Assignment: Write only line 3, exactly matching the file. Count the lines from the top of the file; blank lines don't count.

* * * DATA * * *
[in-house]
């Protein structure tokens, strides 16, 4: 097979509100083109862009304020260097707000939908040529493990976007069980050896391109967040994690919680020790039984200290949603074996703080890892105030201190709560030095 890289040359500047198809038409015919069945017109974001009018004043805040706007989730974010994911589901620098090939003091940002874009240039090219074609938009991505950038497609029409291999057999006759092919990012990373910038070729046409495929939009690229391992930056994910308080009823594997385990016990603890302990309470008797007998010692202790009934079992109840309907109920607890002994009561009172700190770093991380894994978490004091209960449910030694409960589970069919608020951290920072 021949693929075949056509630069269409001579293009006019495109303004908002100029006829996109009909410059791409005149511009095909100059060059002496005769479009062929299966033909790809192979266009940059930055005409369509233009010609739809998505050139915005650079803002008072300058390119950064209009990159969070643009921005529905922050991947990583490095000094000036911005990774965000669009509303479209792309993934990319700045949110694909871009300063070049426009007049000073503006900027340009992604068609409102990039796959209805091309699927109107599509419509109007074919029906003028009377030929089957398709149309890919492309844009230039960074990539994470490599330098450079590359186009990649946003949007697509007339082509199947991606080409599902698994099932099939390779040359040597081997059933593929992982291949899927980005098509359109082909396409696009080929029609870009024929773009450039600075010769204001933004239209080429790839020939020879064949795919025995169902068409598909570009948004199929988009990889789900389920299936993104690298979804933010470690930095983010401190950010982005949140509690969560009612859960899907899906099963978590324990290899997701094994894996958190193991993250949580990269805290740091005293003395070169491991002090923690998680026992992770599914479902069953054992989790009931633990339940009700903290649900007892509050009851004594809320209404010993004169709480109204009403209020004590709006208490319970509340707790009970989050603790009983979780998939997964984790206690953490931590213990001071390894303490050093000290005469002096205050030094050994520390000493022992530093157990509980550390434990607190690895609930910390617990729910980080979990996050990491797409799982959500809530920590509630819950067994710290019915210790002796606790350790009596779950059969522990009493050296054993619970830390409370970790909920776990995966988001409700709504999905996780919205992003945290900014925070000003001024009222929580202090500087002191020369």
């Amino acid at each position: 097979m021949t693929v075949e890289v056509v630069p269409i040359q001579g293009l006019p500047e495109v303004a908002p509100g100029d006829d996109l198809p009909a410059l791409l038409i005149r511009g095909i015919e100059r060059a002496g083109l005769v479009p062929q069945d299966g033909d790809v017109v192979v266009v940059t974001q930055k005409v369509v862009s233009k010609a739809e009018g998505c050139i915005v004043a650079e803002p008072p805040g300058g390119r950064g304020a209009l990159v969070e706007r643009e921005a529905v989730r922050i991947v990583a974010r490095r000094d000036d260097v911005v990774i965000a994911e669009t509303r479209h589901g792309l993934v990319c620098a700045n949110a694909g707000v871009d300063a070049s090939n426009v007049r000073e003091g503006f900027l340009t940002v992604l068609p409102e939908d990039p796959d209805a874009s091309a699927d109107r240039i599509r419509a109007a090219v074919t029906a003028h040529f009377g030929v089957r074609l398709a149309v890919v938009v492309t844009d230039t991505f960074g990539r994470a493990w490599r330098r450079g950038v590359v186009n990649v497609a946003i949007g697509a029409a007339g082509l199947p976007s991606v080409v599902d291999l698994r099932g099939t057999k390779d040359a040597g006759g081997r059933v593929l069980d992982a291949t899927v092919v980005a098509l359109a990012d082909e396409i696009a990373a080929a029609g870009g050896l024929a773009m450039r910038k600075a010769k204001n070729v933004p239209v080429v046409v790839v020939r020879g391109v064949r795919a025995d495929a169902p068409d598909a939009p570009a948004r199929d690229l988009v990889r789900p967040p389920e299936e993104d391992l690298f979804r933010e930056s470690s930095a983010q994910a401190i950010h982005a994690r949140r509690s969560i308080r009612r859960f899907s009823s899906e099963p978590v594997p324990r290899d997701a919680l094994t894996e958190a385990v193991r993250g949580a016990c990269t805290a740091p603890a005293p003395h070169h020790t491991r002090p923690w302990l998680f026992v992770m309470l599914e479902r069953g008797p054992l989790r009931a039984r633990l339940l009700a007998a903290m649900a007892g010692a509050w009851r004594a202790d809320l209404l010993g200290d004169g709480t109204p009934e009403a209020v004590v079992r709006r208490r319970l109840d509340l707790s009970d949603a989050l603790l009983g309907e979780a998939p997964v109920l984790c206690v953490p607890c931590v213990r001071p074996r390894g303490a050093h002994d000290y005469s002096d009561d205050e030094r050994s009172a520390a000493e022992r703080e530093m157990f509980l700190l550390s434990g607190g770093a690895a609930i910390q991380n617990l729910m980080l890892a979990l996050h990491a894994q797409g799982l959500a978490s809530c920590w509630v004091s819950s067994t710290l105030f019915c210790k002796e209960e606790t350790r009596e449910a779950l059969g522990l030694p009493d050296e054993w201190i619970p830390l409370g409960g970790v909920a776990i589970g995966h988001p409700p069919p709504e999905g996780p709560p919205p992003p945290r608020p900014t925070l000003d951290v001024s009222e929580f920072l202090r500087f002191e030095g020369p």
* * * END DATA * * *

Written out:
């Amino acid at each position: 097979m021949t693929v075949e890289v056509v630069p269409i040359q001579g293009l006019p500047e495109v303004a908002p509100g100029d006829d996109l198809p009909a410059l791409l038409i005149r511009g095909i015919e100059r060059a002496g083109l005769v479009p062929q069945d299966g033909d790809v017109v192979v266009v940059t974001q930055k005409v369509v862009s233009k010609a739809e009018g998505c050139i915005v004043a650079e803002p008072p805040g300058g390119r950064g304020a209009l990159v969070e706007r643009e921005a529905v989730r922050i991947v990583a974010r490095r000094d000036d260097v911005v990774i965000a994911e669009t509303r479209h589901g792309l993934v990319c620098a700045n949110a694909g707000v871009d300063a070049s090939n426009v007049r000073e003091g503006f900027l340009t940002v992604l068609p409102e939908d990039p796959d209805a874009s091309a699927d109107r240039i599509r419509a109007a090219v074919t029906a003028h040529f009377g030929v089957r074609l398709a149309v890919v938009v492309t844009d230039t991505f960074g990539r994470a493990w490599r330098r450079g950038v590359v186009n990649v497609a946003i949007g697509a029409a007339g082509l199947p976007s991606v080409v599902d291999l698994r099932g099939t057999k390779d040359a040597g006759g081997r059933v593929l069980d992982a291949t899927v092919v980005a098509l359109a990012d082909e396409i696009a990373a080929a029609g870009g050896l024929a773009m450039r910038k600075a010769k204001n070729v933004p239209v080429v046409v790839v020939r020879g391109v064949r795919a025995d495929a169902p068409d598909a939009p570009a948004r199929d690229l988009v990889r789900p967040p389920e299936e993104d391992l690298f979804r933010e930056s470690s930095a983010q994910a401190i950010h982005a994690r949140r509690s969560i308080r009612r859960f899907s009823s899906e099963p978590v594997p324990r290899d997701a919680l094994t894996e958190a385990v193991r993250g949580a016990c990269t805290a740091p603890a005293p003395h070169h020790t491991r002090p923690w302990l998680f026992v992770m309470l599914e479902r069953g008797p054992l989790r009931a039984r633990l339940l009700a007998a903290m649900a007892g010692a509050w009851r004594a202790d809320l209404l010993g200290d004169g709480t109204p009934e009403a209020v004590v079992r709006r208490r319970l109840d509340l707790s009970d949603a989050l603790l009983g309907e979780a998939p997964v109920l984790c206690v953490p607890c931590v213990r001071p074996r390894g303490a050093h002994d000290y005469s002096d009561d205050e030094r050994s009172a520390a000493e022992r703080e530093m157990f509980l700190l550390s434990g607190g770093a690895a609930i910390q991380n617990l729910m980080l890892a979990l996050h990491a894994q797409g799982l959500a978490s809530c920590w509630v004091s819950s067994t710290l105030f019915c210790k002796e209960e606790t350790r009596e449910a779950l059969g522990l030694p009493d050296e054993w201190i619970p830390l409370g409960g970790v909920a776990i589970g995966h988001p409700p069919p709504e999905g996780p709560p919205p992003p945290r608020p900014t925070l000003d951290v001024s009222e929580f920072l202090r500087f002191e030095g020369p």